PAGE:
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Bringing jobs to Colombia’s conflict-affected communities


50 Amigas, a coffee-making collective in Caucas, Colombia, supported by the UN Peacebulding Fund.

In Colombia, decades of violence and armed conflict created significant obstacles to human development and sustainable peace. To encourage the private sector to move back into hard-hit areas, the UN is financing an innovative project that is supporting local businesses and providing sorely needed job opportunities.

For Mélida Montero, coffee is more than a drink. It’s a way of life. “I have always grown coffee; my parents and grandparents always grew coffee. I raised my children on coffee. Coffee is in my roots; this is what I’ve been given in life”.

Ms. Montero lives in El Tambo, Cauca, a region of Colombia that was particularly affected by the conflict, up until the signing of the August 2016 Peace Agreement. Before then, local communities, especially women, struggled to create steady sources of income for their households.

Rebuilding the economies of these regions was a key part of that Agreement, and the Peacebuilding Fund (PBF) – the UN’s financial instrument of first resort to sustain peace in countries at risk or affected by violent conflict – financed an innovative, one-of-a-kind initiative through the Multi-Partner Trust Fund for Sustaining Peace in Colombia, in 2018.

Bringing jobs to Colombia’s conflict-affected communities

Cauca, a region of Colombia that was particularly affected by the country’s decades-long conflict.

The tenacity of the ‘50 Amigas’

As a result, 50 women, all heads of households and coffee producers in El Tambo, have been empowered to start their business and get direct access to promote their coffee internationally.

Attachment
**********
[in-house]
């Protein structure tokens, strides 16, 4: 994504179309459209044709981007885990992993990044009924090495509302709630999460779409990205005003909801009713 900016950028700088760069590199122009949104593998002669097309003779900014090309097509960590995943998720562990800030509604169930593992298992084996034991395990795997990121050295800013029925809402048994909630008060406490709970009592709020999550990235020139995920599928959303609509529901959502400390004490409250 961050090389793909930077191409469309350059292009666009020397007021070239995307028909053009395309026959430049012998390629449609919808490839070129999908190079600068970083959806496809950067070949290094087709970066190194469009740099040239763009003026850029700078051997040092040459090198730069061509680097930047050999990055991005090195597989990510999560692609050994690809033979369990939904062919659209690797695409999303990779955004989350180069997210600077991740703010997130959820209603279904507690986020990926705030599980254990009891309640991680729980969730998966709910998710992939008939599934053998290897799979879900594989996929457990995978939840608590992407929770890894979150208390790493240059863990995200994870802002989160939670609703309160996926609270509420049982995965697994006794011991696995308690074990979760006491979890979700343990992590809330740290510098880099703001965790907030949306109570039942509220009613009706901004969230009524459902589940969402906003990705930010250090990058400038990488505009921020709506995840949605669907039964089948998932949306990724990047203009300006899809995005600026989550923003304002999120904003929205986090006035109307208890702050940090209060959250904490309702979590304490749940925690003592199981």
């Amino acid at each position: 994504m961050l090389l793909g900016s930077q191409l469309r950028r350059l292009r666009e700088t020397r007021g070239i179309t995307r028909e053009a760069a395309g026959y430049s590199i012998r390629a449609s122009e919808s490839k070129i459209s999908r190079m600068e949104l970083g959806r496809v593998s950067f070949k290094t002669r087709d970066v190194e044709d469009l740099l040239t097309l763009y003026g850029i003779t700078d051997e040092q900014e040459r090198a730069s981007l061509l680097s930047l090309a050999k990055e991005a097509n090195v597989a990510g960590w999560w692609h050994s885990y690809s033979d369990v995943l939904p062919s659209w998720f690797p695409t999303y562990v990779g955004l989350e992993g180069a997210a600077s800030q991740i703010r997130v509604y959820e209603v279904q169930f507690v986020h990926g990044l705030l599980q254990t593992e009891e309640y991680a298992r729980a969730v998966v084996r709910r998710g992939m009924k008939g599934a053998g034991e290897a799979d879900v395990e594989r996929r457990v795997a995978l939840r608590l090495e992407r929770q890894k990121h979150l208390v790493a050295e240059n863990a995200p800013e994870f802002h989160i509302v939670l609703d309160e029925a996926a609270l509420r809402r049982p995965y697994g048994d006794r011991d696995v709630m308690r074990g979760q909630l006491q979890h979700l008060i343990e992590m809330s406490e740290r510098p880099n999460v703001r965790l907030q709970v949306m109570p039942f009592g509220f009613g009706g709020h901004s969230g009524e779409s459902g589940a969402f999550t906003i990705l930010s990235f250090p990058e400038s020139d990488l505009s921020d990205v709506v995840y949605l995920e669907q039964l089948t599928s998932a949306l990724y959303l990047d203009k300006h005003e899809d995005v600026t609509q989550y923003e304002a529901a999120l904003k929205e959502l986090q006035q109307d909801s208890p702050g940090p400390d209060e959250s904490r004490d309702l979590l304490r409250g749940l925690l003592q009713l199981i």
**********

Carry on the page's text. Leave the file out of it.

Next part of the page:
Trained in marketing and equipped with the technical knowledge in organic coffee production, these women coffee growers developed their own brand of organic roasted coffee, ‘50 Amigas – Valiant collective’, representing the rich history of the Cauca mountains and the tenacity of its women. The small-scale coffee production of their brand has helped them to significantly improve their incomes. 

“I’ve been able to give my children everything because of coffee. We’re not rich, but we always have food. And I can support other family members when they have a need,” says Ms. Montero, who is happy to be of the 50 Amigas.

Bringing jobs to Colombia’s conflict-affected communities

Argenis Rosas (centre), a coffee-grower on Caucas, Colombia.

‘We are fighters. We don’t give up’

“We take care of the planet and our own farm. That makes me feel so proud”, says Argenis Rosas, another member of the collective. “I’m teaching my children to take care of the environment, too. I like what I do. We’re working on using solar energy on the farm, and we compost”.

With the use of an online digital platform, the entire coffee production process is 100 percent traceable and transparent. The platform also helps link the women producers to the U.S. market, and, eventually, other markets throughout the world. 

“These 50 Amigas, we are fighters. We don’t give up. The UN is helping me to fulfil my dreams. Thank you for believing in us”, says Ms. Rosas.

Bringing jobs to Colombia’s conflict-affected communities

Coffee beans being sorted in Colombia.

The PBF in Colombia

  • The Secretary-General’s Peacebuilding Fund (PBF) is the UN’s financial instrument of first resort to sustain peace in countries at risk or affected by violent conflict.
  • The Blended Finance facility of the Multi-partner Trust Fund (MPTF), financed by PBF, supports local agro-businesses and conflict-sensitive investments in conflict-affected territories prioritized under the 2016 Colombia Peace Agreement.
  • The MPTF is a tripartite mechanism comprised of the Government, UN and donor countries established for supporting the implementation of the Colombia Peace Agreement. 
  • The blended finance facility  significantly reduced the risks for private companies, giving them the confidence to invest.
  • As a result, the facility leveraged six times the capital invested by private sector actors. 
  • The PBF, with an initial investment of $2.2 million, leveraged almost $13 million from non-state actors: 5,500 farmers and micro-entrepreneurs in the agriculture sector received loans thanks to the initiative.

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